Thursday, 27 March 2014

Muck spreading on the Pub Field
Their was a frosty start to this mornings patch visit, a visit that lingered into the early afternoon, when a few light showers drifted over the area.

I was out for eight hours in total, minus a few minutes for a snack break around 11:00hrs, when I saw LESSER REDPOLL and SISKIN at my garden feeders, they took the species tally to a nice round 50 for the day  :-)

Still nothing new for the months list, or the year list in though, but a real mix of species made for an enjoyable Day. I was however 90% sure I had seen a Redstart over at Migrant Alley, but before I got my bins on it the stable girls led a couple of horses out to graze and flushed the bird off. I hung around for half an hour checking every DUNNOCK, ROBIN, GREAT TIT and CHAFFINCH, but the disturbance from dog walkers and stable girls made it pointless to hang around any longer, the bird had obviously moved on, a shame, Redstarts are a real scarce migrant bird here, I only get one, maybe two pass through, and not every year at that  :-(

The heavy disturbance at Migrant Alley continued throughout the day, I made several returns to check for passage Migrants but each time there was something happening, mainly from parties of students wandering about, one set of youths even crossed into the Greenhouse Grounds to kick and poke sticks into the bee hive there - the tutor just wandered off !

As you can see from the photo above, the Pub Field was being muck spread, I watched for some time, but the only birds to take advantage of the insects were a couple of PIED WAGTAILS, a Chaffinch and a party of ROOKS, the field will probably be ploughed tomorrow, maybe that will bring in something.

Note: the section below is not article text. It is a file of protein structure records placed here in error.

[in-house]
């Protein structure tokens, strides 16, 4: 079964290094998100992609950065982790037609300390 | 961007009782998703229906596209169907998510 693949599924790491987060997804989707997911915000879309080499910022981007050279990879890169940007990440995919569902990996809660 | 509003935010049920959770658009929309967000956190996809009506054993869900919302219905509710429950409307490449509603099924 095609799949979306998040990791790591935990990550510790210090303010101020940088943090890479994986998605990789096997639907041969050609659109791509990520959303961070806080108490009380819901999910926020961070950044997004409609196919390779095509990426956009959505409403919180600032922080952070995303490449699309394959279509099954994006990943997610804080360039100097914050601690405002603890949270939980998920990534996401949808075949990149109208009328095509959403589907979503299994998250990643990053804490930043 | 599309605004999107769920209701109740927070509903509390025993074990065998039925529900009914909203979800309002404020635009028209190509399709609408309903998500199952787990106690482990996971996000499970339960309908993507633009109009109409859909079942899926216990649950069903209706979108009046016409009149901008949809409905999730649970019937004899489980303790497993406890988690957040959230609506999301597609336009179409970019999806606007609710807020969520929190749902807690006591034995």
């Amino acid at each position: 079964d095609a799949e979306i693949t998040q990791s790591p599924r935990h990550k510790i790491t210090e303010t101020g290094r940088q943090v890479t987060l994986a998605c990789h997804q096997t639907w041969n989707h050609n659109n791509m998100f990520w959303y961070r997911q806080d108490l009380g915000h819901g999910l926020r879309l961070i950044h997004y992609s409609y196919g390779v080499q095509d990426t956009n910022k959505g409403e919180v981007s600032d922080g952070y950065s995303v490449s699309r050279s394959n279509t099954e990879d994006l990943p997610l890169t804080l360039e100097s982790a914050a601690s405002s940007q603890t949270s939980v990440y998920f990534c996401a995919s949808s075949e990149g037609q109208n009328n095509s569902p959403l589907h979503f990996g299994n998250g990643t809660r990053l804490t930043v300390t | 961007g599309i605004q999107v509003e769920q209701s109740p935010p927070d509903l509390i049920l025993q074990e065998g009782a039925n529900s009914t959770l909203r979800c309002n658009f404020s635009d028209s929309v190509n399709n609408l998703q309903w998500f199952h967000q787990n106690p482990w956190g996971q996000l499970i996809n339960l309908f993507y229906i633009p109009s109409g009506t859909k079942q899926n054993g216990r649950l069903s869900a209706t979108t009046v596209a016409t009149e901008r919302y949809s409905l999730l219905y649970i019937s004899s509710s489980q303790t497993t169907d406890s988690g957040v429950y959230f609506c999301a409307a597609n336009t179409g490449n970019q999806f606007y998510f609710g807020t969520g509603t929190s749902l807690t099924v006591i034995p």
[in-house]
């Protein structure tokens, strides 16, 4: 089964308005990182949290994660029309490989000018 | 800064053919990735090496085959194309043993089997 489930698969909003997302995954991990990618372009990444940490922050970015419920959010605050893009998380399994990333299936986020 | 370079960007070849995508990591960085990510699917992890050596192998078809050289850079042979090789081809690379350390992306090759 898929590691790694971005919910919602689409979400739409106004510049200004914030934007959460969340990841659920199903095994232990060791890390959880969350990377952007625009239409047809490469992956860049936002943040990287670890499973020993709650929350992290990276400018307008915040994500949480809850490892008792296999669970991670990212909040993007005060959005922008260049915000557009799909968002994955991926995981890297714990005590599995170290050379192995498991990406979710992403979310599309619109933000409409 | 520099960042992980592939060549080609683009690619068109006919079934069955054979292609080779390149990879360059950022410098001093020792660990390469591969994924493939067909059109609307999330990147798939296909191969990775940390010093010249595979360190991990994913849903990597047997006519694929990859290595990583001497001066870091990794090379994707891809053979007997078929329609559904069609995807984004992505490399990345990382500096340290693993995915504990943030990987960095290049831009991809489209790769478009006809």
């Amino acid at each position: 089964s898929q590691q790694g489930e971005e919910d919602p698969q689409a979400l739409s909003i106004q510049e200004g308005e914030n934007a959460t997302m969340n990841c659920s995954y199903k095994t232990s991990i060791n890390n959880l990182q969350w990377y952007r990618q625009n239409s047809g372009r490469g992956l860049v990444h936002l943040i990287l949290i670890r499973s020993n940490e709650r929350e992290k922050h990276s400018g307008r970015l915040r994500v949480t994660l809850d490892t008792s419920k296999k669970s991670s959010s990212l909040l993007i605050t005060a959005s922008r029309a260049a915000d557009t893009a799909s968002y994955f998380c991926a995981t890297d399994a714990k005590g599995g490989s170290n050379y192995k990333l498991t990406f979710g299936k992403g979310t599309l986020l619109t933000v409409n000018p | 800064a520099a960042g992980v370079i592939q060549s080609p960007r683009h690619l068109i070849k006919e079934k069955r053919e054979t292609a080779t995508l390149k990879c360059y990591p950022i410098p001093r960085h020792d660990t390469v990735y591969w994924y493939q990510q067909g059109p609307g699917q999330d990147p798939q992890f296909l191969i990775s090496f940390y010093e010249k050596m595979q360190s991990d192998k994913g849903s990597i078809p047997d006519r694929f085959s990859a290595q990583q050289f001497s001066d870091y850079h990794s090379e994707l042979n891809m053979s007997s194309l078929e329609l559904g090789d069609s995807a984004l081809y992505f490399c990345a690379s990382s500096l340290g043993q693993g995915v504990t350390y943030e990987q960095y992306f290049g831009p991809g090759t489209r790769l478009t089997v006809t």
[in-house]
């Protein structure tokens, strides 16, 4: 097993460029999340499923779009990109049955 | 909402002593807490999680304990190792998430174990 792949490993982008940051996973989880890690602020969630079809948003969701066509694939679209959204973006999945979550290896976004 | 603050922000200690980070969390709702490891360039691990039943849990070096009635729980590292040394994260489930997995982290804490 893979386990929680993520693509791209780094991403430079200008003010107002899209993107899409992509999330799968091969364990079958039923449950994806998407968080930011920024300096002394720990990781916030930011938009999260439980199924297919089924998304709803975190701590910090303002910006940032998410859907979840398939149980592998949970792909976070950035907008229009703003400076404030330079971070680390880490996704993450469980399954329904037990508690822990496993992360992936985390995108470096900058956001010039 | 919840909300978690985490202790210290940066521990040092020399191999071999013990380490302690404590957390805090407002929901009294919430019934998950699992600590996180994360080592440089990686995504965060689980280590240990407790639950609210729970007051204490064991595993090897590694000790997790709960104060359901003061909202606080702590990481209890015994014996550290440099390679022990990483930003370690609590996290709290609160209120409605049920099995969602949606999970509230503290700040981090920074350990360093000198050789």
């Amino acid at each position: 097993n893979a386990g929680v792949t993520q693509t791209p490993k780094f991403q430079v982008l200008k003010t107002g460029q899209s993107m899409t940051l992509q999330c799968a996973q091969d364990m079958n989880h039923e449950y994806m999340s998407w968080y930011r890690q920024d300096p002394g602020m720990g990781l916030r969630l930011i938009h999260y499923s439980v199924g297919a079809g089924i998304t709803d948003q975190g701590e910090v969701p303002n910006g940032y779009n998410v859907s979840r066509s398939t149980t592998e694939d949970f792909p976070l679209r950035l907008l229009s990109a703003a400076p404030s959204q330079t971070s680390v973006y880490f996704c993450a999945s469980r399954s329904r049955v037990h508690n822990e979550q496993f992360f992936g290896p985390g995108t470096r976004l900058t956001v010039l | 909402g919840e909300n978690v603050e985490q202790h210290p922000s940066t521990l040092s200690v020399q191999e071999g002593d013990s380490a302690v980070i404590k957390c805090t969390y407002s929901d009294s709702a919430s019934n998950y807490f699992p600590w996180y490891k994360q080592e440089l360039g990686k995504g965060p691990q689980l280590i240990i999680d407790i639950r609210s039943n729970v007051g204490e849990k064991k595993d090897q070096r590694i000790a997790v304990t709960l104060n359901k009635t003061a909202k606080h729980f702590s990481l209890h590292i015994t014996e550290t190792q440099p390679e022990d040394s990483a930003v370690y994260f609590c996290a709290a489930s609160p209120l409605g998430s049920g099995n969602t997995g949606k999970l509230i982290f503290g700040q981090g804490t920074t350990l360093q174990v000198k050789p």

I did have a bit of a wander around the Scrubby Woods, Wet Woods and Lake area, mainly to try and find a Blackcap, which I didn't do, but most of the regulars turned out instead, LONG TAILED TIT, GOLDCREST and BULLFINCH were all seen well, CHIFFCHAFFS sang, and a NUTHATCH called, a pair of COAL TITS were inspecting a potential nest hole, and a pair of MANDARIN DUCKS that flew from the Wet Woods are probably looking for the same thing.

On the lakes a CORMORANT was the first seen on the water this month, the MUTE SWANS were nest building, the CANADA GOOSE was sitting on her nest, and a pair of GREYLAG GEESE were looking like they were interested in nesting on one of the small islands. The COOTS have probably got a nest somewhere, but I cant see all of the potential sites.

Other bits seen were, a couple of BUZZARDS up soaring, a hunting SPARROWHAWK, flyovers from a few MEADOW PIPITS, a YELLOWHAMMER and a couple of LESSER BLACK BACKED GULLS, at least 100 BLACK HEADED GULLS that were flushed from field to field, and the pair of LITTLE OWLS at the old shack in the Ashes lane Field, one of which sat in a nearby nest box that I put up 10 years ago, ive never seen anything use it in all that time until now!
A distant shot of the Little Owl, mustn't upset them at their potential nest site!

7 comments:

Marc Heath said...

Just scanning your blog during my 3 hour parents evening, yes I'm bored already!! A good tally of birds seen today. I photographed a Red crested Pochard yesterday at Grove Ferry, see the Stour Valley site for a distant effort.

Warren Baker said...

Bored Marc ?
What with all those interesting parents to talk to!

Pete Woodruff said...

A long ten years wait Warren, but how brilliant that the Little Owl appears to have taken a liking to your efforts.

Alan Pavey said...

Redstart would have been nice Mate, rare here too less than annual.

Seumus Eaves said...

That sounded like a thoroughly pleasant day Warren. I slipped up this morning as it was p*ssing down and I didn't go out, but my mate did and had the first Ring Ouzel of the spring for the Obs! I think there's a lesson to be learned there!

Warren Baker said...

Pete,
I had given up hope of that box ever being used!

Warren Baker said...

Seamus
It's always worth some kind of visit at this time of year, you just never know :-)